An authorised firm must ensure that all of its individuals carrying out controlled functions are approved. However, in order to cover for illness and holidays, an individual can perform significant influence functions on a temporary basis for up to twelve weeks in a year without approval.

An authorised firm is responsible for any advice given by its representatives. If such advice is in breach of the FSMA or FCA rules, the authorised firm is liable to compensate the client for any loss sustained as a result of the advice. However, the mere fact that an investment has lost value does not give rise to any duty to compensate as this may be due to factors unconnected with the quality of the advice (for example, a stock market crash).

If a firm gives improper advice that will usually be a breach of FCA rules. If the client complains, the firm will have to make appropriate restitution or pay compensation. If they do not, the client could complain to the Financial Ombudsman Service which can force the firm to make restitution or pay compensation. The complaint could also lead to disciplinary action from the FCA, particularly if it was part of a pattern of similar cases rather than an isolated error.

All authorised investment firms will have a nominated Compliance Officer, usually assisted by a Compliance Department, in order to ensure that all the myriad rules are complied with. Larger home finance and general insurance intermediaries are likely to have similar, although neither has a formal compliance officer controlled function yet.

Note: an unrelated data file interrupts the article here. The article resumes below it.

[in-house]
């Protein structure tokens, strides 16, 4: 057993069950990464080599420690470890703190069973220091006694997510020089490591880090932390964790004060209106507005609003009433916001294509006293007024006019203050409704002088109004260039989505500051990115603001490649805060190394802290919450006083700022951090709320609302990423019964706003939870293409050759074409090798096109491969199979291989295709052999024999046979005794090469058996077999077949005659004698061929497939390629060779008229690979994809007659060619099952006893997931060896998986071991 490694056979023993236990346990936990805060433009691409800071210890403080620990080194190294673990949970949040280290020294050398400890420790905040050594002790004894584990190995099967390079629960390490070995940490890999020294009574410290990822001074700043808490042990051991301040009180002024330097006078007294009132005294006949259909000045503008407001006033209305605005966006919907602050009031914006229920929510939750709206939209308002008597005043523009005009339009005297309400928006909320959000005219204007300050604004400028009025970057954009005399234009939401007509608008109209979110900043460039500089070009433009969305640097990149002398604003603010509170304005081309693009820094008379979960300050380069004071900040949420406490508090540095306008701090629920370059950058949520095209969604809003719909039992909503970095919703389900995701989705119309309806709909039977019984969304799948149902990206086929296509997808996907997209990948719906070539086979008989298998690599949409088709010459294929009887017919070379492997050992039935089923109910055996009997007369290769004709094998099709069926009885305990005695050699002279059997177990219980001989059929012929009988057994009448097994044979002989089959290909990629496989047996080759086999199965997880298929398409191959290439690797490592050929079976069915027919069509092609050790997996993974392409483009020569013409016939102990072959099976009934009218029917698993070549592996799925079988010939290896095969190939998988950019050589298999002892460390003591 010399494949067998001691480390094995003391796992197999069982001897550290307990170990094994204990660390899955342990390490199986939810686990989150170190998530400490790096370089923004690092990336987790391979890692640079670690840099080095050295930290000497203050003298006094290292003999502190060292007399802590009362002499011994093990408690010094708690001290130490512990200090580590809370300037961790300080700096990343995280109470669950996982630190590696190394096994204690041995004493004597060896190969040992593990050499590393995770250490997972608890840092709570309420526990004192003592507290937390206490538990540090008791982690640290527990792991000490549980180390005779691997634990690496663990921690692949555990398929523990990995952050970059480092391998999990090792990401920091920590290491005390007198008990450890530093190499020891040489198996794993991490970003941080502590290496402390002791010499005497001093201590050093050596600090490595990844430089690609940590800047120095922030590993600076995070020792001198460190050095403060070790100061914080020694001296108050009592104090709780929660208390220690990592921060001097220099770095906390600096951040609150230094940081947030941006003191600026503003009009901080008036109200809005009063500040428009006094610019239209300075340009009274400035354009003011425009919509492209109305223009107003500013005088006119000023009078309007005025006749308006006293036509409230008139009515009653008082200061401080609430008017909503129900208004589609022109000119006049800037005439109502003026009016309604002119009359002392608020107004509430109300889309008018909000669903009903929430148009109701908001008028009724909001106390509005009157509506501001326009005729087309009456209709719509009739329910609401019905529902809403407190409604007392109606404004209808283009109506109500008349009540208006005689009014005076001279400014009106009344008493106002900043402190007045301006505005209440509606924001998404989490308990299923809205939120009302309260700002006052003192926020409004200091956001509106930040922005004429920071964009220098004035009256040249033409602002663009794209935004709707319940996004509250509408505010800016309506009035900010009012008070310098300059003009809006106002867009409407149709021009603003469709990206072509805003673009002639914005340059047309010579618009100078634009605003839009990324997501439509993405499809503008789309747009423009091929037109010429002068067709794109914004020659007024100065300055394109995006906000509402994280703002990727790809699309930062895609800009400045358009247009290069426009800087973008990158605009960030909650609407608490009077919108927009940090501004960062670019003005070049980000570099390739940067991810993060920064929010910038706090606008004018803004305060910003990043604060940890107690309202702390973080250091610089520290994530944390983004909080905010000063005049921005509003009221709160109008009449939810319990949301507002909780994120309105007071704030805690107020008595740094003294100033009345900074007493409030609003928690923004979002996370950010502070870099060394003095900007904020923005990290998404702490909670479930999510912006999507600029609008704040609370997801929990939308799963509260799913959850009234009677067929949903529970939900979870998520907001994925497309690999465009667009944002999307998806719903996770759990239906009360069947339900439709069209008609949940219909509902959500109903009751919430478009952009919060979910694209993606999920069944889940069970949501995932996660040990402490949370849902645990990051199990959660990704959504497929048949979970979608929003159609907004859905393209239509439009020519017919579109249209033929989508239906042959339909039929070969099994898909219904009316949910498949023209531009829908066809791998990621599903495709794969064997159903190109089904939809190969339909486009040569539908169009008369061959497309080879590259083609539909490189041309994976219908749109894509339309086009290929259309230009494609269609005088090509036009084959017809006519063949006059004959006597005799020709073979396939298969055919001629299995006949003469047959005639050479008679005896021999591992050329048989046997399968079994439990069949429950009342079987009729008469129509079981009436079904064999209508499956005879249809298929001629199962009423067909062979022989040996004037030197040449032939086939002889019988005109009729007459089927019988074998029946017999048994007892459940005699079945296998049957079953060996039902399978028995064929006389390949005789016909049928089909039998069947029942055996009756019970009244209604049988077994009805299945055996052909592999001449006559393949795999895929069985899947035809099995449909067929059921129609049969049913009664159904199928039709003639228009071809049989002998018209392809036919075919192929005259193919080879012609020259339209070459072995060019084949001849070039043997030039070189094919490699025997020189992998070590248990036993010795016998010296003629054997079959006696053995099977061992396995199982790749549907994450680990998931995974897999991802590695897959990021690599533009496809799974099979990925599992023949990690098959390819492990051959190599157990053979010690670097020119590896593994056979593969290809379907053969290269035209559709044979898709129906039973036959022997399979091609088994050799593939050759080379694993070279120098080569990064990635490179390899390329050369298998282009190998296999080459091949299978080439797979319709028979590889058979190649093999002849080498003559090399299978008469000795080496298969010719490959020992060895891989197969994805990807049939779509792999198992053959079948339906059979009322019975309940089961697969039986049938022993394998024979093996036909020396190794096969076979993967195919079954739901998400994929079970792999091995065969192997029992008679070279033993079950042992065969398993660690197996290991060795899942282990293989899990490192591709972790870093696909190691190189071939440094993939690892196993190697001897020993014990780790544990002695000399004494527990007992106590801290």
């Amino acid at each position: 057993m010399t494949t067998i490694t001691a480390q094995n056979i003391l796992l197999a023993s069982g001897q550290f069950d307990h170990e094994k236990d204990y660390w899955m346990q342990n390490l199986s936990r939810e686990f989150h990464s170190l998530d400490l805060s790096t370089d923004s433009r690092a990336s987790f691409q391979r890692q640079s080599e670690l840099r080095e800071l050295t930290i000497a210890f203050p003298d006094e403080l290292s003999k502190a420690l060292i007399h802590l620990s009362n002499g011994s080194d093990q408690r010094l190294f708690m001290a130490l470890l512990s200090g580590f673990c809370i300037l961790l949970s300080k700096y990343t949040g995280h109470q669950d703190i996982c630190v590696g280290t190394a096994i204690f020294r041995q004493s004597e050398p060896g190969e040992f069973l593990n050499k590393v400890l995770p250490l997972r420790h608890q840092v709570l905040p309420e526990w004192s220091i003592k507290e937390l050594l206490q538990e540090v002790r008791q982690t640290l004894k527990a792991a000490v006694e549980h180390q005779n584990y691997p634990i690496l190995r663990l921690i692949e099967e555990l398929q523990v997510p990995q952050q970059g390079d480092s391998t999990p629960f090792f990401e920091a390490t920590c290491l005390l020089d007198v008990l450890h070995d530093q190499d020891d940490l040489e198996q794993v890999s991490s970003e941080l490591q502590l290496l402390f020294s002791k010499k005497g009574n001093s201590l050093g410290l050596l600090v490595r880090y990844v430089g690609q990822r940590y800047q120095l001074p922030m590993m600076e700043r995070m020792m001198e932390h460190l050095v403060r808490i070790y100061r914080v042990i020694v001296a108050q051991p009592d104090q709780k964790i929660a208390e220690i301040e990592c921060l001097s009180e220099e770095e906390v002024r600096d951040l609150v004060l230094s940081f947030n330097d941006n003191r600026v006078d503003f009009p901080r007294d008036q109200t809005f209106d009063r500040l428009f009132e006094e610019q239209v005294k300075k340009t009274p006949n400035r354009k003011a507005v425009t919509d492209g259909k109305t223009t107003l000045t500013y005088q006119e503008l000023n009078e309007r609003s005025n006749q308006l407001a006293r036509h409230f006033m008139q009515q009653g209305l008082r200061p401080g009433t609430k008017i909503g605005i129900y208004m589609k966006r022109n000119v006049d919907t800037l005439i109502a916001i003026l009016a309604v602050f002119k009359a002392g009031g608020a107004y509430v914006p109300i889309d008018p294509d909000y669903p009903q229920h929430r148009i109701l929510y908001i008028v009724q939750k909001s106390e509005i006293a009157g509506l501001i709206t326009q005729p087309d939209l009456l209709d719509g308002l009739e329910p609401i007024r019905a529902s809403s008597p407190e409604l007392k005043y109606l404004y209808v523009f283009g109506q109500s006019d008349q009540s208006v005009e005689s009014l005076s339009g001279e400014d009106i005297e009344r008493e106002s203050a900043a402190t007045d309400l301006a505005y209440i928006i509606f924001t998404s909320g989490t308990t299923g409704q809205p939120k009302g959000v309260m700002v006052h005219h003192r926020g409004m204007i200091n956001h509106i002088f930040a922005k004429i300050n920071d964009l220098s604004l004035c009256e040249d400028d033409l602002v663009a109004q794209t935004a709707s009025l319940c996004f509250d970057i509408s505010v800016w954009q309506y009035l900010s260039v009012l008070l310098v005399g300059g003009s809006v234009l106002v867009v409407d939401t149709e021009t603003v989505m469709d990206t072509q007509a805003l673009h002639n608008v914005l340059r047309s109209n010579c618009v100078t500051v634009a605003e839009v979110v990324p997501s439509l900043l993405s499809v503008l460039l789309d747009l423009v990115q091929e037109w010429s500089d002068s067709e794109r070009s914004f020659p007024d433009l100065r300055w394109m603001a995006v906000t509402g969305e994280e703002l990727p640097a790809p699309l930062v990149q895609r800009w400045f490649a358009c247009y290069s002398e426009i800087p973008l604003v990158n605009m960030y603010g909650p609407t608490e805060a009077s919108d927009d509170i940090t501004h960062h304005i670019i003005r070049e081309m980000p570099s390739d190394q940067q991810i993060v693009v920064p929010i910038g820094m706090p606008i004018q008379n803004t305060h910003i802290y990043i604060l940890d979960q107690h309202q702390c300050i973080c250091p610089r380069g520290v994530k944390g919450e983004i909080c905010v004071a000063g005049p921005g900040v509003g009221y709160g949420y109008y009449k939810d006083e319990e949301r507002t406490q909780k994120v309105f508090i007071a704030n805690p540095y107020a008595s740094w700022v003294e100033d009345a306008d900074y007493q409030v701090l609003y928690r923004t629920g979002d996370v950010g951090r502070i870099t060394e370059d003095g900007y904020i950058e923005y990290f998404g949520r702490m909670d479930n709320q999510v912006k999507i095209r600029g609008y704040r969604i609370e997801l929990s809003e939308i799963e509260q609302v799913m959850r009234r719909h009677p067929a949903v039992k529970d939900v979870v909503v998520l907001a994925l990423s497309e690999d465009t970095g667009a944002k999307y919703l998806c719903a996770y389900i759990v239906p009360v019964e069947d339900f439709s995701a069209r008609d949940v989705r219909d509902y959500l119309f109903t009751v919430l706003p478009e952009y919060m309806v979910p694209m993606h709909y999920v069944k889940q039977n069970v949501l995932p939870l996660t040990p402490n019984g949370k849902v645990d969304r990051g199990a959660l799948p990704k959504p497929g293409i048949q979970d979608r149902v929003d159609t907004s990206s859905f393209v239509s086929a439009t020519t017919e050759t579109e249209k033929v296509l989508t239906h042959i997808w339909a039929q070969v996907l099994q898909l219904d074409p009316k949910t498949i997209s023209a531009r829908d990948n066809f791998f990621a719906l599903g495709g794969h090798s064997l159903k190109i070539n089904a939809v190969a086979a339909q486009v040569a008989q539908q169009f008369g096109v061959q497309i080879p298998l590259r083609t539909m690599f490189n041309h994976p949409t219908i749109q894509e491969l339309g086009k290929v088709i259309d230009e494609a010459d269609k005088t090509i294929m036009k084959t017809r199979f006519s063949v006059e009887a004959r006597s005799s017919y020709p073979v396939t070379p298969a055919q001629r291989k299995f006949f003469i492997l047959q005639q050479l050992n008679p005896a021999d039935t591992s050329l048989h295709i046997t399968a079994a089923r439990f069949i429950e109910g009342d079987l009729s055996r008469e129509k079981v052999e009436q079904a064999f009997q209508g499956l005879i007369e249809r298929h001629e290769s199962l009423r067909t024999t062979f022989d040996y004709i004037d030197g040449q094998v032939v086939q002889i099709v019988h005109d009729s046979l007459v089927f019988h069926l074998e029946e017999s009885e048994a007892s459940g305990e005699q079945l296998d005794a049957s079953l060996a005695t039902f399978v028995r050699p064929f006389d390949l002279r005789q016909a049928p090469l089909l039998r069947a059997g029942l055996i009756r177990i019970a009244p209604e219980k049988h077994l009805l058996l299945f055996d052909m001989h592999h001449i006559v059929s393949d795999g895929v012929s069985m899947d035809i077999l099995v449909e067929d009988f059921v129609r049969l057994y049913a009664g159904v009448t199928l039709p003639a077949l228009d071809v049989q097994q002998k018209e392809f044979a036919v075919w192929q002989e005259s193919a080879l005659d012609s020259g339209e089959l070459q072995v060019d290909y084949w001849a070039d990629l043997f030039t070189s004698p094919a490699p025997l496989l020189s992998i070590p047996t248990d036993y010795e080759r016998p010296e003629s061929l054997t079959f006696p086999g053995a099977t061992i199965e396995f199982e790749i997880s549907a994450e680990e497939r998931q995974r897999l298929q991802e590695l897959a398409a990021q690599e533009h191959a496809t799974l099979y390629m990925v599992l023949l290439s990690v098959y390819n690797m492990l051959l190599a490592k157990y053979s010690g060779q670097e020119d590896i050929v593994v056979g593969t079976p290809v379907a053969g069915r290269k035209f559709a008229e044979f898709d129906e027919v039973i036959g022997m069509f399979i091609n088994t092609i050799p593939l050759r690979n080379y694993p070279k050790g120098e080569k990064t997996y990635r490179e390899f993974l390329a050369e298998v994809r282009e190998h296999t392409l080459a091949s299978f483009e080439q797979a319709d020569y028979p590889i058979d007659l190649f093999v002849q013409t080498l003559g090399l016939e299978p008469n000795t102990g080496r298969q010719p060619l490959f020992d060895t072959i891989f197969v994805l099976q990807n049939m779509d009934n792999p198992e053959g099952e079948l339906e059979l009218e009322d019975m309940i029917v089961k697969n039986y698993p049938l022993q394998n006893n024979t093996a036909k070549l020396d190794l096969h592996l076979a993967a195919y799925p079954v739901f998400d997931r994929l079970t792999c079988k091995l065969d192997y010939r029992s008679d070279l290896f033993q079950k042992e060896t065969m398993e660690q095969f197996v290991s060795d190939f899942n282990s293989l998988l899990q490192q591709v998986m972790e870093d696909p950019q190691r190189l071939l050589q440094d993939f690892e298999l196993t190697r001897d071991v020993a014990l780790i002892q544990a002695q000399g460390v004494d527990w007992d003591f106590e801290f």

Approved persons and controlled functions

The approved person’s regime is a very important aspect of the regulatory scheme introduced by the FSMA. It is important to remember the following distinction:

  • The authorised person: the business that carries on regulated activities such as providing investment advice. The authorised person could be a company, partnership or sole trader.
  • The approved person: the individual who has been approved to carry out one or more of the controlled functions within the business, either as a senior person or as someone who advises customers on investments.

Individuals undertaking a `controlled function’ within an authorised firm must be individually approved and registered. Controlled functions are those which involve:

  • a significant influence on the conduct of an authorised person’s affairs;